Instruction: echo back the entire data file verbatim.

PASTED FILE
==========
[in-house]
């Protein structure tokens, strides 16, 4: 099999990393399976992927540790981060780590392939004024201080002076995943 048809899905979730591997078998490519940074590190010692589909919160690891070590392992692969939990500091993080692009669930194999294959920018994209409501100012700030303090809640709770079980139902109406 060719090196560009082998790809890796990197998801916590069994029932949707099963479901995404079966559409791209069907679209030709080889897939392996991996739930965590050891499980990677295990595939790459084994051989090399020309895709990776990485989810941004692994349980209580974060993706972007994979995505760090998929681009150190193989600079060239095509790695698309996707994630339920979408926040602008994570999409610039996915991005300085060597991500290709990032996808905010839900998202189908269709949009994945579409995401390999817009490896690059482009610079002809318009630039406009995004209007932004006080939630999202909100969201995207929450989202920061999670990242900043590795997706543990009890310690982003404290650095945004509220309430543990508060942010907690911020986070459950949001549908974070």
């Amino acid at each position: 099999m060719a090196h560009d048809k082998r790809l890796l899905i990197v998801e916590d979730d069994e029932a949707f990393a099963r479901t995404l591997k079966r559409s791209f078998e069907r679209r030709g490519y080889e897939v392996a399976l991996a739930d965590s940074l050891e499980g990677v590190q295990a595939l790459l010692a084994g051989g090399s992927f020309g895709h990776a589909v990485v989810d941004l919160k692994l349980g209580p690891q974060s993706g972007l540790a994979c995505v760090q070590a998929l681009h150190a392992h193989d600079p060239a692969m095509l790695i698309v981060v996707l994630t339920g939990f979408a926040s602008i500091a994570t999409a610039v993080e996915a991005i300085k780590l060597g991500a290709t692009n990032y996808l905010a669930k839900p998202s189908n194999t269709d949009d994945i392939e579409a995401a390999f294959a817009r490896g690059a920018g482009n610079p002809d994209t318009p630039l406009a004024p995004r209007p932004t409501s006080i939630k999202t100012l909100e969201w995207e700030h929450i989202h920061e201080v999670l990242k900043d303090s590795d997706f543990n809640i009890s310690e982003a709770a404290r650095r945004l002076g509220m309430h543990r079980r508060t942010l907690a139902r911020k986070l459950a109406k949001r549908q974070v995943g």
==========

[in-house]
């Protein structure tokens, strides 16, 4: 099999990393399976992927540790981060780590392939004024201080002076995943 048809899905979730591997078998490519940074590190010692589909919160690891070590392992692969939990500091993080692009669930194999294959920018994209409501100012700030303090809640709770079980139902109406 060719090196560009082998790809890796990197998801916590069994029932949707099963479901995404079966559409791209069907679209030709080889897939392996991996739930965590050891499980990677295990595939790459084994051989090399020309895709990776990485989810941004692994349980209580974060993706972007994979995505760090998929681009150190193989600079060239095509790695698309996707994630339920979408926040602008994570999409610039996915991005300085060597991500290709990032996808905010839900998202189908269709949009994945579409995401390999817009490896690059482009610079002809318009630039406009995004209007932004006080939630999202909100969201995207929450989202920061999670990242900043590795997706543990009890310690982003404290650095945004509220309430543990508060942010907690911020986070459950949001549908974070």
């Amino acid at each position: 099999m060719a090196h560009d048809k082998r790809l890796l899905i990197v998801e916590d979730d069994e029932a949707f990393a099963r479901t995404l591997k079966r559409s791209f078998e069907r679209r030709g490519y080889e897939v392996a399976l991996a739930d965590s940074l050891e499980g990677v590190q295990a595939l790459l010692a084994g051989g090399s992927f020309g895709h990776a589909v990485v989810d941004l919160k692994l349980g209580p690891q974060s993706g972007l540790a994979c995505v760090q070590a998929l681009h150190a392992h193989d600079p060239a692969m095509l790695i698309v981060v996707l994630t339920g939990f979408a926040s602008i500091a994570t999409a610039v993080e996915a991005i300085k780590l060597g991500a290709t692009n990032y996808l905010a669930k839900p998202s189908n194999t269709d949009d994945i392939e579409a995401a390999f294959a817009r490896g690059a920018g482009n610079p002809d994209t318009p630039l406009a004024p995004r209007p932004t409501s006080i939630k999202t100012l909100e969201w995207e700030h929450i989202h920061e201080v999670l990242k900043d303090s590795d997706f543990n809640i009890s310690e982003a709770a404290r650095r945004l002076g509220m309430h543990r079980r508060t942010l907690a139902r911020k986070l459950a109406k949001r549908q974070v995943g």